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Malaysian economy expected to expand 4.5 per cent in 2017: IMF 

Dec 15. 2016
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By THE STRAITS TIMES
ASIA NEWS NETWORK
KUALA LUMPUR

 MALAYSIA’S economy is expected to grow by 4.5 per cent in 2017 on strong private consumption but will continue to suffer from weak commodity prices and slowing private investment, the International Monetary Fund (IMF) said yesterday , according to Reuters.

The economy has been buffeted by poor demand for its exports of commodities and liquefied natural gas over the past year. 

“While the Malaysian economy has adjusted well to lower global oil prices, sustained low commodity prices add to the challenges of fiscal consolidation,” said the IMF’s Daisaku Kihara, who led a two-week consultation mission to Malaysia early this month.

While Malaysia is a marginal oil exporter, it is the world’s third-largest exporter of LNG, contract prices for which are linked to crude-oil prices.

“Heightened global financial stress could potentially spill over to domestic markets,” Kihara said in a statement.

The IMF says Malaysia has performed well “despite significant headwinds” stemming from structurally weak growth in developed and emerging markets, and expects 2016 growth to come in at 4.2 per cent aided by a diversified economy and a flexible exchange rate.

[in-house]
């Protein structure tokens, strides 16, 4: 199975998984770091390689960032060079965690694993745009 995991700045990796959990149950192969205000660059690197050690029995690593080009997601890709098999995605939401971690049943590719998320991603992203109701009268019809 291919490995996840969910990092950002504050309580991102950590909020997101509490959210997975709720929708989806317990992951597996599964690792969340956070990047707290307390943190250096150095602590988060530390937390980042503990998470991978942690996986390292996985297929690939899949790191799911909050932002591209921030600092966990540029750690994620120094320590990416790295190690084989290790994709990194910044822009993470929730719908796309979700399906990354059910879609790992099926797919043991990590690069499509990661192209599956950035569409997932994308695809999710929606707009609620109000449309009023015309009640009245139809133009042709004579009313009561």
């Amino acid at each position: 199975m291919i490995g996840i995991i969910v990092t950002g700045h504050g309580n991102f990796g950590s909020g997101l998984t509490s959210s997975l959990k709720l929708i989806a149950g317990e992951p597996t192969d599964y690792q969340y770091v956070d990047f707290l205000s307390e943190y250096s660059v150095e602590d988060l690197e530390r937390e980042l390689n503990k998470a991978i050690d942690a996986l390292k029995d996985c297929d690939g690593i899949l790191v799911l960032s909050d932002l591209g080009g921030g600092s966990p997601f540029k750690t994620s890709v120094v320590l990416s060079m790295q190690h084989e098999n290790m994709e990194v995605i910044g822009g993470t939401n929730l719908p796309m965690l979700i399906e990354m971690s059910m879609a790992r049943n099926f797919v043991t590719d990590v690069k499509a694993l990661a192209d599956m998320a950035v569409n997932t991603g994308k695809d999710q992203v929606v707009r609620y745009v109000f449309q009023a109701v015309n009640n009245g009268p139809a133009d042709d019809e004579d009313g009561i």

Medium-term growth is seen at 4.5-5 per cent.

Malaysia’s ringgit, however, has been Asia’s worst-performing currency in recent weeks, at one point losing nearly 7 per cent against the US dollar after Donald Trump’s presidential election win on November 8.

To stem the decline, Malaysia’s central bank stepped in and warned of “prompt supervisory intervention” against any individuals or banks engaged in ringgit trade in the offshore non-deliverable-forwards market.

Kihara said the current monetary policy “is appropriate in the baseline scenario of moderate growth, low inflation and external uncertainties”, but stressed the need for careful calibration to support growth while maintaining financial stability.

He said Malaysia had made “significant progress” towards its goal of achieving high-income status, but needed continued efforts towards structural reforms to boost longer-term economic growth.

Malaysia will need to keep an eye on its “relatively high” household debt, and stay on track on its fiscal consolidation drive and goal of slashing its budget deficit to 3 per cent in 2017, Kihara added.

 

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